This post describes how you can get the ble_app_hrs_freertos example project running in Atollic TrueSTUDIO 8.0 on a pca10040 board. This is a managed make build, it does not rely on the makefile provided by Nordic. No Nordic source files are changed and it even uses the existing gcc linker files from Nordic.
1) Download and install Atollic 8.0
2) Download and unzip nRF_SDK_14.0.0_3bcc1f7.
3) Download the project zip file.
Just a quick post to say that we have ported the Adafruit GFX and SSD1306 libraries to nRF52832. Currently only I2C is supported.
The code can be found here:
Here it's seen working with our Bluey nRF52 development board. More information about Bluey here:
At Jumper we’re developing tools that increase the happiness levels of embedded software developers. Our main tool to date is the Jumper Emulator. As a part of the development process we’re required to use embedded debuggers to verify that our emulator is on par with the actual hardware. Our focus is on ARM Cortex M devices. The MCUs we’re debugging are the nRF52, STM32F4 and LPC1768.
An Embedded software debugging session can get quite frustrating. After testing several options, we’re happy to provide a summary of what we learned. Let us know if we missed something...
Bluetooth SIG has recently published a new standard, the Bluetooth mesh. The mesh capability is a significant update and enables radical new applications. This in turn means that there are significant changes, and many new concepts to learn for developers and product makers. Knowing the technology well is key if you want to succeed with mesh, or any technology for that matter.
It is futile to summarize mesh in a blog post, so the aim here is to give you a rough understanding of what Bluetooth mesh is designed for, some of the new concepts, and things that are important...
With nRF5 SDK v14.0.0, we have significantly refactored the Command Line Interface (CLI) module to make it more useful and user friendly.
The new CLI has the following features:
I would like to introduce simple source code that supporting NUS profile and pairing. Most of you will choose the proprietary profile to make your own application which is not provided by Bluetooth SIG. Since this reason Nordic is providing one example in SDK which it called to Nordic Uart Service. This profile simulates serial communication as SPP in classic Bluetooth. So you can implement your own packets on this profile simply. But unfortunately it does not support pairing method for secured and smooth BLE connection. So In this blog I want to give you simple example for referencing...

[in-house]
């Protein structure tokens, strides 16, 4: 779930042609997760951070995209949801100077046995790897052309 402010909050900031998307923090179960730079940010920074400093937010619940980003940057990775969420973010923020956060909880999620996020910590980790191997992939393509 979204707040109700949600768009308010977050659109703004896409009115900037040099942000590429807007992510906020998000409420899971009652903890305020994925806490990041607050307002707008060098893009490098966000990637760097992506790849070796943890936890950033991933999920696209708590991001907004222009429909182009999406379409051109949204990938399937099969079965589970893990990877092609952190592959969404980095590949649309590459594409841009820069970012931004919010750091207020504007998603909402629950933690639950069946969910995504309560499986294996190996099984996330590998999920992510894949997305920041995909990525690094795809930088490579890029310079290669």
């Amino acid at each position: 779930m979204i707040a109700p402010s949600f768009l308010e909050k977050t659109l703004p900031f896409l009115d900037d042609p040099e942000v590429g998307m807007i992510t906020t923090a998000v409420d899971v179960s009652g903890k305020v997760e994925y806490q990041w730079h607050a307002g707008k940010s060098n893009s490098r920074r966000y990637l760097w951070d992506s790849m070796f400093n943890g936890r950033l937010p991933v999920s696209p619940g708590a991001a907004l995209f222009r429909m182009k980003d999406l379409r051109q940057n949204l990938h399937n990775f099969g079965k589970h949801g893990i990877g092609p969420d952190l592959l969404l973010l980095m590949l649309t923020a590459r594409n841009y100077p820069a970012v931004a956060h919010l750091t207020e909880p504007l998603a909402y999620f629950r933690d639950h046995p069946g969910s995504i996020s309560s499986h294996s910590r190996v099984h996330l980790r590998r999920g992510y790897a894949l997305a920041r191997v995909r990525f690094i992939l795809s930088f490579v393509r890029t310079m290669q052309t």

As you probably know having a build environment, you can replicate and deploy with ease has the potential to save a lot of R&D time. If you can also control its versioning so you would be able to "get back in time" for a build server that generated a specific source code version, it's something of great value for a project that has many deployed versions in the field.
I recently came across Rebuild (rbld.io). Rebuild is perfect for establishing build infrastructure for source code and was made for developers that want to release themselves from the...
When we built our Bluey nRF52 BLE dev board, we were looking for an inexpensive option for our users to upload code to bluey and debug it using ARM GDB. We then came across the blackmagic probe (BMP) project - an Open Source debugging tool for embedded microprocessors. It greatly simplifies the debugging and code uploading process using just ARM GDB - no need to run a GDB server or use an additional complex tool like openocd. Although the BMP hardware is excellent, it's bit beyond the budget of our target audience as an add-on programmer. But luckily, their firmware supports...
The day after the Bluetooth SIG announced the 1.0 spec of the Bluetooth mesh we are happy to announce the nRF5 SDK for Mesh for our nRF51 and nRF52 Series SoCs. This first (v0.9.1) release is packed with new features and concepts for Bluetooth.
What is Bluetooth mesh? The mesh capability is a significant update and enables a radical new approach to making Bluetooth applications. With this update to Bluetooth, there are significant changes and many new concepts to learn for developers and product makers. From a holistic point of view, mesh enables Bluetooth to expand its...
We’ve all seen the hype on 2x Speed, 4x Range, and 8x Advertising data increase capabilities in Bluetooth 5.
But what does this all mean?? How does it achieve all these improvements? Is it really possible to achieve all these simultaneously?? What about power consumption?